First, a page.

How to Dispose of Household Hazardous Waste

hazardous waste warning sign

Updated September 28, 2023

Virtually every household in the U.S. contains some type of household hazardous waste.

Common items like pesticides and fertilizers, household cleaning products, and motor oil are all considered household hazardous waste.

These types of chemicals are prohibited from being disposed of in the municipal waste system as well as in most rented dumpsters.

Disposing of household hazardous waste properly is not only critical to the health of the environment, but it's critical to our own health as well.

The EPA (Environmental Protection Agency) states that in addition to avoiding combining hazardous waste with regular household trash, it’s equally as important to avoid dumping these chemicals into sewers, storm drains, and illegal dumpsites.

Chemicals can easily leach into the groundwater we drink, negatively affecting fish and other local wildlife.

In this article, we'll discuss...

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Common Types of Household Hazardous Waste Infographic

What Is Household Hazardous Waste?

The EPA defines household hazardous waste as leftover household products that can catch fire, react, or explode under certain circumstances. Chemicals that are corrosive or toxic is also considered household hazardous waste. 

Different products, like paint, certain cleaners, car oil, batteries, and pesticides are examples of common household products that contain hazardous ingredients and require special care when they're being disposed of.

Common examples of household hazardous waste:

  1. Paint cans (including empty ones with residual residue)
  2. Kitchen/bathroom cleaners
  3. Batteries (small alkaline batteries may be thrown in the trash but only in small quantities)
  4. Motor oil
  5. Bleach
  6. Any type of automotive fluid
  7. Varnish/stain
  8. Lawn fertilizers
  9. Bug and pest spray/killers
  10. Pool chemicals
  11. Medication

How Big of a Problem Is Household Hazardous Waste?

pile of empty bug spray cans

You may think that tossing a few quarts of used motor oil or a couple of nearly empty paint cans into your trash can won’t make a big impact on the environment, but this way of thinking couldn't be further from the truth.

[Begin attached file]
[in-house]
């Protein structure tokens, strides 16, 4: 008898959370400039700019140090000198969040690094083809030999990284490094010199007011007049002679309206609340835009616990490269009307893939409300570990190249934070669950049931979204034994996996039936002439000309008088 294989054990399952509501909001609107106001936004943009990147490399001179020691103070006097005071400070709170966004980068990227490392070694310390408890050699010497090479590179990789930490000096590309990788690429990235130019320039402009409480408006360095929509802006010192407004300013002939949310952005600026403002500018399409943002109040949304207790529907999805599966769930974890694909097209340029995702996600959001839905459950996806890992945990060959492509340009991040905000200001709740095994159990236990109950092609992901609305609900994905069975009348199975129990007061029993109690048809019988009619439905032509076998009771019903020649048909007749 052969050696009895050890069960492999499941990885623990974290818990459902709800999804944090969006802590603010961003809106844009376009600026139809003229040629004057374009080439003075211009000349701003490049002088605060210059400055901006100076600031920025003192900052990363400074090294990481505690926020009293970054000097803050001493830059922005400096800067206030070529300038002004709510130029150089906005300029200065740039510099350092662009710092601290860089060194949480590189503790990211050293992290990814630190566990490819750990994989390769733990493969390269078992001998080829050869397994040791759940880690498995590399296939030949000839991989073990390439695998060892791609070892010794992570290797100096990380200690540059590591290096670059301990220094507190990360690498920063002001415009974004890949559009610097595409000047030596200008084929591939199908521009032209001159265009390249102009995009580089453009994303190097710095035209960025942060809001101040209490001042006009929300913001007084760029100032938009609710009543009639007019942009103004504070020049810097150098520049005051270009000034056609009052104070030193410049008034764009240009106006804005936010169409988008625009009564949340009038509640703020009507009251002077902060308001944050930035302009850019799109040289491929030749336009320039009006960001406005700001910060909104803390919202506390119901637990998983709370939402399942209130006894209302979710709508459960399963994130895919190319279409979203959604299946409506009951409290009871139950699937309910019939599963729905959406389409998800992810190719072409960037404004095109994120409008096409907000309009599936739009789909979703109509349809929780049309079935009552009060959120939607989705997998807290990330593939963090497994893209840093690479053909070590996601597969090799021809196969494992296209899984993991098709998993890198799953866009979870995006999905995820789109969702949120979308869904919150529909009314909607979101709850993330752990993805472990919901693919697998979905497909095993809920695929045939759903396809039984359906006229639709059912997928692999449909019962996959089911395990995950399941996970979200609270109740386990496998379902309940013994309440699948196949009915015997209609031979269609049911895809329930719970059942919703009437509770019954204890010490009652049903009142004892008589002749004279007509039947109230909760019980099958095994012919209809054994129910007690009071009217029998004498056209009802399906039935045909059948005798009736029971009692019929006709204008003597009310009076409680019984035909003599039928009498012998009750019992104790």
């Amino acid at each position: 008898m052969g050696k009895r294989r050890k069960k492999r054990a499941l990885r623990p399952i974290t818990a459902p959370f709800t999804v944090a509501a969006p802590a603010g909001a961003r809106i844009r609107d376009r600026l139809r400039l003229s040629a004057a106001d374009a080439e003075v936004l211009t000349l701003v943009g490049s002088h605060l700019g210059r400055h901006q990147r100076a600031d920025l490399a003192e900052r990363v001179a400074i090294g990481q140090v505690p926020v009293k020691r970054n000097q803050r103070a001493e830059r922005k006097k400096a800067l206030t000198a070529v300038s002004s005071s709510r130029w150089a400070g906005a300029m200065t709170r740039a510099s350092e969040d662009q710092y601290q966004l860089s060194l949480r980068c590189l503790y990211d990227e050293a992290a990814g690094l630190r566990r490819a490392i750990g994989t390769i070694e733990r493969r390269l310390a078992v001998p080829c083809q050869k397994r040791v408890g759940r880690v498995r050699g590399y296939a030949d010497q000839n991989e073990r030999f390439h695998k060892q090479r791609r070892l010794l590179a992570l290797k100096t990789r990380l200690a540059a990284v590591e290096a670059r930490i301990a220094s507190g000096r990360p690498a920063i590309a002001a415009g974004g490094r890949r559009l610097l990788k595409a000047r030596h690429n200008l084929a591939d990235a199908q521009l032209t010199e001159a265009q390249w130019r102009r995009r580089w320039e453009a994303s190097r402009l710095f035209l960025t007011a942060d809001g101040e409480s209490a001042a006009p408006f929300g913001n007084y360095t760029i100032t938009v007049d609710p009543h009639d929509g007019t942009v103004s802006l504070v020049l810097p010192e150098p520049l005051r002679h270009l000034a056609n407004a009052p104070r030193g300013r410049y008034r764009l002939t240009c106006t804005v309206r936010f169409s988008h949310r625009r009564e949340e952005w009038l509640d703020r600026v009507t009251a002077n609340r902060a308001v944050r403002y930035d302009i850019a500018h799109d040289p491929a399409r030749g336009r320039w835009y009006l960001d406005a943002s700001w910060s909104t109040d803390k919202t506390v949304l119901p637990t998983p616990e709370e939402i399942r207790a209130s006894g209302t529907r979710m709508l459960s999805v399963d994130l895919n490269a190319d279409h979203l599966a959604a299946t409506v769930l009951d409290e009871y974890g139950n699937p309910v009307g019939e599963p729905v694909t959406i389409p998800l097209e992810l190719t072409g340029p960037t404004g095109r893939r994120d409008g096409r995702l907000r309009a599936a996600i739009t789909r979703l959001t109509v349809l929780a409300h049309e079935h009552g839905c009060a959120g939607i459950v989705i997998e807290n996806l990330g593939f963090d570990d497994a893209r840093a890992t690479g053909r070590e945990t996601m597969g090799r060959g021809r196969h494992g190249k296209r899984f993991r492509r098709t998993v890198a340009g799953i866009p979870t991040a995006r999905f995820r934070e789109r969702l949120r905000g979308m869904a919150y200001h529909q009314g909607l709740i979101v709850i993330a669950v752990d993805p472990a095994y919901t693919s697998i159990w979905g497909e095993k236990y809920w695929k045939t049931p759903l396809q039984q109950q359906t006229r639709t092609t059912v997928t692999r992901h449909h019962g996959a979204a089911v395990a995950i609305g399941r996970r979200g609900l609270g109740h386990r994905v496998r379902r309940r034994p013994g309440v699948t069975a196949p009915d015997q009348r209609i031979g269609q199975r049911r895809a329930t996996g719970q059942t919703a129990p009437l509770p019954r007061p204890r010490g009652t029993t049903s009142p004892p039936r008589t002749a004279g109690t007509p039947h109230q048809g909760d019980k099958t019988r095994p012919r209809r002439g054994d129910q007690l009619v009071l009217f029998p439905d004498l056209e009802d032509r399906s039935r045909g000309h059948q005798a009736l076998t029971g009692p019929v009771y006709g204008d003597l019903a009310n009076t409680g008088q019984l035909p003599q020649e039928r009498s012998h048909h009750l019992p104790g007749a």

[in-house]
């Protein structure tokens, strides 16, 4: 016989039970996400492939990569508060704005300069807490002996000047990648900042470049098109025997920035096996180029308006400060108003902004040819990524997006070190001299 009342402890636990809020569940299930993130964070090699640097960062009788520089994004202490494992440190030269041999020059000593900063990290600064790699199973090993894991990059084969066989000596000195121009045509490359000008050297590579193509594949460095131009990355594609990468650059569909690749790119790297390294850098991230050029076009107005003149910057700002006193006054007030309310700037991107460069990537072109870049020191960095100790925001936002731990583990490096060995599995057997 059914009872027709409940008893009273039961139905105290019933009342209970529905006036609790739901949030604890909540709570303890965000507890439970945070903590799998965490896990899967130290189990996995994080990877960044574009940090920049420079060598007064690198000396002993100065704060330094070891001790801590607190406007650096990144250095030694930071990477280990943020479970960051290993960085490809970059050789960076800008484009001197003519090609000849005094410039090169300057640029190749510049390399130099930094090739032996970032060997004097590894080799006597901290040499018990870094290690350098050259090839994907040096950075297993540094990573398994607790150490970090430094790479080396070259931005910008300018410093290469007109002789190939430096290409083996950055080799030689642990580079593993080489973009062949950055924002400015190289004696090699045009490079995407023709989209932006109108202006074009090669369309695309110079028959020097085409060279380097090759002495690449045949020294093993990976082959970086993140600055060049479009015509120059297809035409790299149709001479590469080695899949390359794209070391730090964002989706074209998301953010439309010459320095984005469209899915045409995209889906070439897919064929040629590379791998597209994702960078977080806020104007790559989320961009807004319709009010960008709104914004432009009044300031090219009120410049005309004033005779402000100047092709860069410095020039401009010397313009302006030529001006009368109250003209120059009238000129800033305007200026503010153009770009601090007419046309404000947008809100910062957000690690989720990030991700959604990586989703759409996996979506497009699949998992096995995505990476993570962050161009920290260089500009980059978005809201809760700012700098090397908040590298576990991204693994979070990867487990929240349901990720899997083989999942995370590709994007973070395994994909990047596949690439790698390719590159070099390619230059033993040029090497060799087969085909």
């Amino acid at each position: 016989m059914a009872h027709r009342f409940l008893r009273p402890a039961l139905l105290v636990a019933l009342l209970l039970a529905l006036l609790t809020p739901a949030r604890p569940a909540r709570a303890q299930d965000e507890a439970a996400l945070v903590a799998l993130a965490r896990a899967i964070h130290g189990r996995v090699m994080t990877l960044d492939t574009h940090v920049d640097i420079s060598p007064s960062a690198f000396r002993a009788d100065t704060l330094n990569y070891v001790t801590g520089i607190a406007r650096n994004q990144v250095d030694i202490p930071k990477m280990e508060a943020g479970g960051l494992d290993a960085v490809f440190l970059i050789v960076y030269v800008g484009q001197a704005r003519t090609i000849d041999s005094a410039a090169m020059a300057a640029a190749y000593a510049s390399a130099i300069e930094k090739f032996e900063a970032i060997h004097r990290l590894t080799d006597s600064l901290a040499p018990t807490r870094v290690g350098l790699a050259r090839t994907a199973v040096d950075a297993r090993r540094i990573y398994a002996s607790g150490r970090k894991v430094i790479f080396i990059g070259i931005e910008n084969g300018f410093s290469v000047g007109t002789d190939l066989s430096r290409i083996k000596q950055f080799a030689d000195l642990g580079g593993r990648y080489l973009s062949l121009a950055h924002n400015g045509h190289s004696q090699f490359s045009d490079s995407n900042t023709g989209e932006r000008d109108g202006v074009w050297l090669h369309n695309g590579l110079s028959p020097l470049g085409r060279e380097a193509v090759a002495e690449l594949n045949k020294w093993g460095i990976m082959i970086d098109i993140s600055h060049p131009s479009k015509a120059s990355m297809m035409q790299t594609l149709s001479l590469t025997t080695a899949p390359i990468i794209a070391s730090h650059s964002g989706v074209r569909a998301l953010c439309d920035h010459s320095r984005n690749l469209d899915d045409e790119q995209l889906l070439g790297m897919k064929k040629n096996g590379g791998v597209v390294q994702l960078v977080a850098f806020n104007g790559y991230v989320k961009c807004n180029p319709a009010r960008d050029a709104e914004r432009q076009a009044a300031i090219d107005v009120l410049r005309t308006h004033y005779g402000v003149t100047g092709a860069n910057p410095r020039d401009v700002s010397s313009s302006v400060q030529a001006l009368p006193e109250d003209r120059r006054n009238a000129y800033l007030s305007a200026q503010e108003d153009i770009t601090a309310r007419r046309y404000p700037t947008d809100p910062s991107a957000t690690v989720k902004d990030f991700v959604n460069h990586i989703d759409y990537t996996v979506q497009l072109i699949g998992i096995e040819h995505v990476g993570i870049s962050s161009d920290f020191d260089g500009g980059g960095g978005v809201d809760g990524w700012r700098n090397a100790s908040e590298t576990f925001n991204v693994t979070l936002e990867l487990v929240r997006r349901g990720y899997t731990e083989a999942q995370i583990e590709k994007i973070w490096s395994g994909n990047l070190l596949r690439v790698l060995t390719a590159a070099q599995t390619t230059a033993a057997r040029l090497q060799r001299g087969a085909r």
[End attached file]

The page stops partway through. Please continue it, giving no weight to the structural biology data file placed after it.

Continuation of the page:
According to the Sustainability Office at the University of Missouri, 192 million gallons of used motor oil are improperly disposed of each year in the U.S. alone.

With that being said, it just takes one gallon of used motor oil to contaminate one million gallons of water!

Flammable or reactive household chemicals release toxic fumes and are even at risk to explode if they are mixed together or exposed to certain conditions. 

These harmful chemicals can cause fires, risking injuries to sanitation/disposal workers, pets, children, wildlife, and unsuspecting neighbors. 

Naively thinking that small contributions of hazardous waste to the municipal trash system isn't a big deal is a harmful mentality that causes continued pollution to natural eco-systems and water sources, negatively impacts future generations of wildlife, and puts the health and safety of our friends, family, and neighbors at risk.

How Do You Properly Dispose of Hazardous Waste?

motor oil lined up in a garage

If you can’t throw household hazardous waste in your garbage can or dumpster, where can you dispose of it?

Many communities offer household hazardous waste collection days set aside for collecting these types of common toxic waste.

These local collection events are extremely successful at eliminating hazardous waste from the municipal waste system.

A small New Hampshire community hosts several of these collection events each summer, where nearly 19,000 toxic chemicals are collected and around 1,750 households participate in the event.

Contact your local waste authority to see if your community offers a similar program.

Other options are also available for certain items. For example, motor oil can be recycled at most local instant oil change centers.

Lead-acid batteries (automobile batteries) can be dropped off at the place of purchase or most auto parts stores for proper disposal.

The same is true of empty printer ink cartridges. Places that sell printer ink, like Staples, will typically allow you to bring your empty ink cartridges back to their store to be properly disposed of and/or recycled.

Other disposal options may be available in your community or through your local trash hauler.

If you have bulk household hazardous waste to dispose of, contact a local dumpster rental provider to learn more about your options.

Some dumpster rental companies can accommodate household hazardous waste in large quantities, as long as it isn't mixed in with other types of waste. 

Hometown makes it easy to find and request free quotes from local dumpster rental companies in your area. 

Simply enter your zip code, answer a few short questions about your dumpster rental needs, and get connected with reputable, locally-owned disposal companies in your area!

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